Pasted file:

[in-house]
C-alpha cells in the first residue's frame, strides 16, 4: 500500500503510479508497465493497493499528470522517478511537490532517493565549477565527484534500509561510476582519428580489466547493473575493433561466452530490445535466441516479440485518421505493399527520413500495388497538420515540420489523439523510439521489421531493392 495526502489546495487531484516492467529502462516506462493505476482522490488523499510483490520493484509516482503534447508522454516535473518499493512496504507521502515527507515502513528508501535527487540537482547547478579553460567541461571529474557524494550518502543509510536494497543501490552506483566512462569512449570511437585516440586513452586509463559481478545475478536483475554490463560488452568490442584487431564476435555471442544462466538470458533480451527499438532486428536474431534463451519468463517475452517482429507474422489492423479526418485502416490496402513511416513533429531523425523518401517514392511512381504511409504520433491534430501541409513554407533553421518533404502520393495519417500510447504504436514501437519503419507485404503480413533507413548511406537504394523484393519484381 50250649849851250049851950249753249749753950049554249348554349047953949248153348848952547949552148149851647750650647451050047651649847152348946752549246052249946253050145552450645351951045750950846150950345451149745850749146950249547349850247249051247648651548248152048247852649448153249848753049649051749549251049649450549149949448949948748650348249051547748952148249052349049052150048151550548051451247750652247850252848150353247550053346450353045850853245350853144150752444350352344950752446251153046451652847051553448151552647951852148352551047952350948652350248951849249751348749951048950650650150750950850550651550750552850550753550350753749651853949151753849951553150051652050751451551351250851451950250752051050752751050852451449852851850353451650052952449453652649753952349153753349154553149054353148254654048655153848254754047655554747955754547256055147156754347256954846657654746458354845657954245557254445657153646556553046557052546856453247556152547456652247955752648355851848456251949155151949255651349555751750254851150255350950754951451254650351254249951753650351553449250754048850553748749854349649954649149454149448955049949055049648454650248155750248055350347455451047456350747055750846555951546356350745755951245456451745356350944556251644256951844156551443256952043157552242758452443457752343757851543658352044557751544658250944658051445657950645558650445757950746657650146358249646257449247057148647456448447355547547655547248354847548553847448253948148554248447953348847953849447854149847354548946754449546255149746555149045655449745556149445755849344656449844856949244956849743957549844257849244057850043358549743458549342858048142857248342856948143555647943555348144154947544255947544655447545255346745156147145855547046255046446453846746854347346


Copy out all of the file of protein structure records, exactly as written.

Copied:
[in-house]
C-alpha cells in the first residue's frame, strides 16, 4: 500500500503510479508497465493497493499528470522517478511537490532517493565549477565527484534500509561510476582519428580489466547493473575493433561466452530490445535466441516479440485518421505493399527520413500495388497538420515540420489523439523510439521489421531493392 495526502489546495487531484516492467529502462516506462493505476482522490488523499510483490520493484509516482503534447508522454516535473518499493512496504507521502515527507515502513528508501535527487540537482547547478579553460567541461571529474557524494550518502543509510536494497543501490552506483566512462569512449570511437585516440586513452586509463559481478545475478536483475554490463560488452568490442584487431564476435555471442544462466538470458533480451527499438532486428536474431534463451519468463517475452517482429507474422489492423479526418485502416490496402513511416513533429531523425523518401517514392511512381504511409504520433491534430501541409513554407533553421518533404502520393495519417500510447504504436514501437519503419507485404503480413533507413548511406537504394523484393519484381 50250649849851250049851950249753249749753950049554249348554349047953949248153348848952547949552148149851647750650647451050047651649847152348946752549246052249946253050145552450645351951045750950846150950345451149745850749146950249547349850247249051247648651548248152048247852649448153249848753049649051749549251049649450549149949448949948748650348249051547748952148249052349049052150048151550548051451247750652247850252848150353247550053346450353045850853245350853144150752444350352344950752446251153046451652847051553448151552647951852148352551047952350948652350248951849249751348749951048950650650150750950850550651550750552850550753550350753749651853949151753849951553150051652050751451551351250851451950250752051050752751050852451449852851850353451650052952449453652649753952349153753349154553149054353148254654048655153848254754047655554747955754547256055147156754347256954846657654746458354845657954245557254445657153646556553046557052546856453247556152547456652247955752648355851848456251949155151949255651349555751750254851150255350950754951451254650351254249951753650351553449250754048850553748749854349649954649149454149448955049949055049648454650248155750248055350347455451047456350747055750846555951546356350745755951245456451745356350944556251644256951844156551443256952043157552242758452443457752343757851543658352044557751544658250944658051445657950645558650445757950746657650146358249646257449247057148647456448447355547547655547248354847548553847448253948148554248447953348847953849447854149847354548946754449546255149746555149045655449745556149445755849344656449844856949244956849743957549844257849244057850043358549743458549342858048142857248342856948143555647943555348144154947544255947544655447545255346745156147145855547046255046446453846746854347346